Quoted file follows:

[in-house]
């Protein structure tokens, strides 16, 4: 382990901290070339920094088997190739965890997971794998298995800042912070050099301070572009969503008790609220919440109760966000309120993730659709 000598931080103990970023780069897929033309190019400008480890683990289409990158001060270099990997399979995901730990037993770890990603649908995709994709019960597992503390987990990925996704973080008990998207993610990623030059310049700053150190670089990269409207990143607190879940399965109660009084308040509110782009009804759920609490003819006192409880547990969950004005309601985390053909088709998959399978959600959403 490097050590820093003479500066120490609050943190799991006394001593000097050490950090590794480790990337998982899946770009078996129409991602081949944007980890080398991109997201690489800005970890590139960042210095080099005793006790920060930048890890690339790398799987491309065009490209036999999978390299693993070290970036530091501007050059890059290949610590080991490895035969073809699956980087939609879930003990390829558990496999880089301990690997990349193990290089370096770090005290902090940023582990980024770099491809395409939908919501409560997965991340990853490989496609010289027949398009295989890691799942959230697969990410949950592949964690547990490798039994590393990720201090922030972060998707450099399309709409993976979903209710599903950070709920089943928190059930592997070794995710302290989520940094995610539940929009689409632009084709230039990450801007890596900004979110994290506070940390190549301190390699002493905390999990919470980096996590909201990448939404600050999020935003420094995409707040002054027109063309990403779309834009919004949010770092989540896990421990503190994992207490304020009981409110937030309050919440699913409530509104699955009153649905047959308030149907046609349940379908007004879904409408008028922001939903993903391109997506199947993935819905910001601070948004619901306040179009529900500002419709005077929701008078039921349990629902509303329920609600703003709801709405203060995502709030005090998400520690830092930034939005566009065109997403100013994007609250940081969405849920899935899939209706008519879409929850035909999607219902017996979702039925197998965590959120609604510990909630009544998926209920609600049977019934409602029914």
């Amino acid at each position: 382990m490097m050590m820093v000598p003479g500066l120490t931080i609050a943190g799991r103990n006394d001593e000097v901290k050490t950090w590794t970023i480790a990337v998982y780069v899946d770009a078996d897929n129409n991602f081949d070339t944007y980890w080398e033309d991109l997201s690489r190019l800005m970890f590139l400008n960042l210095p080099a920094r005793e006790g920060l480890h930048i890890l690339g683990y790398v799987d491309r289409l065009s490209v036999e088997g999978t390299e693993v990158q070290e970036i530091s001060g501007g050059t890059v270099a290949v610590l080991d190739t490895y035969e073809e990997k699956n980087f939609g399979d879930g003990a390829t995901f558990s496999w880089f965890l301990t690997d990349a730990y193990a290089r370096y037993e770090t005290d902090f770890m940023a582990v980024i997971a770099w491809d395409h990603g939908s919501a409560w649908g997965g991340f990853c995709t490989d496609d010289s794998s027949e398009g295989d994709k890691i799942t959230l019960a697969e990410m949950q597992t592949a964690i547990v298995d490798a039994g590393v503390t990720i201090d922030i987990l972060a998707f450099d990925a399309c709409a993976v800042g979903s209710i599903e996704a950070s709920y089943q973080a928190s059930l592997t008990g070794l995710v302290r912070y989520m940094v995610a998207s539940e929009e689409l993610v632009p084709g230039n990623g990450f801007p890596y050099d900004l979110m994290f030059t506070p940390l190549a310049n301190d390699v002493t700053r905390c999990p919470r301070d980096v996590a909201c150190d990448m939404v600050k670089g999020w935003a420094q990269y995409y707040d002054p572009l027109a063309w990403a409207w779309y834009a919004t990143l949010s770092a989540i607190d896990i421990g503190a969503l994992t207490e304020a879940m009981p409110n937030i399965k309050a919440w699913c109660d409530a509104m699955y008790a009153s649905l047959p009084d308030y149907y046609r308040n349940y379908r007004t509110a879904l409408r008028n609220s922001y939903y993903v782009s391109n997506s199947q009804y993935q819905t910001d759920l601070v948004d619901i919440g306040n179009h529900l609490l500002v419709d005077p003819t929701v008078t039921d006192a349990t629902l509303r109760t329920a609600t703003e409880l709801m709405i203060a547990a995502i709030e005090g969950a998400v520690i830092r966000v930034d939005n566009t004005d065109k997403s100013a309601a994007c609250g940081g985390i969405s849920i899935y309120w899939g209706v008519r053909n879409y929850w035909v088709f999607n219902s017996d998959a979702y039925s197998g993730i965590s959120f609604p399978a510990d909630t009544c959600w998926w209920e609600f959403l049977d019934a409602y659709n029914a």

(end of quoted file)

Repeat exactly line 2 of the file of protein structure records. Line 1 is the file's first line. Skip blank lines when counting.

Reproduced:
């Protein structure tokens, strides 16, 4: 382990901290070339920094088997190739965890997971794998298995800042912070050099301070572009969503008790609220919440109760966000309120993730659709 000598931080103990970023780069897929033309190019400008480890683990289409990158001060270099990997399979995901730990037993770890990603649908995709994709019960597992503390987990990925996704973080008990998207993610990623030059310049700053150190670089990269409207990143607190879940399965109660009084308040509110782009009804759920609490003819006192409880547990969950004005309601985390053909088709998959399978959600959403 490097050590820093003479500066120490609050943190799991006394001593000097050490950090590794480790990337998982899946770009078996129409991602081949944007980890080398991109997201690489800005970890590139960042210095080099005793006790920060930048890890690339790398799987491309065009490209036999999978390299693993070290970036530091501007050059890059290949610590080991490895035969073809699956980087939609879930003990390829558990496999880089301990690997990349193990290089370096770090005290902090940023582990980024770099491809395409939908919501409560997965991340990853490989496609010289027949398009295989890691799942959230697969990410949950592949964690547990490798039994590393990720201090922030972060998707450099399309709409993976979903209710599903950070709920089943928190059930592997070794995710302290989520940094995610539940929009689409632009084709230039990450801007890596900004979110994290506070940390190549301190390699002493905390999990919470980096996590909201990448939404600050999020935003420094995409707040002054027109063309990403779309834009919004949010770092989540896990421990503190994992207490304020009981409110937030309050919440699913409530509104699955009153649905047959308030149907046609349940379908007004879904409408008028922001939903993903391109997506199947993935819905910001601070948004619901306040179009529900500002419709005077929701008078039921349990629902509303329920609600703003709801709405203060995502709030005090998400520690830092930034939005566009065109997403100013994007609250940081969405849920899935899939209706008519879409929850035909999607219902017996979702039925197998965590959120609604510990909630009544998926209920609600049977019934409602029914």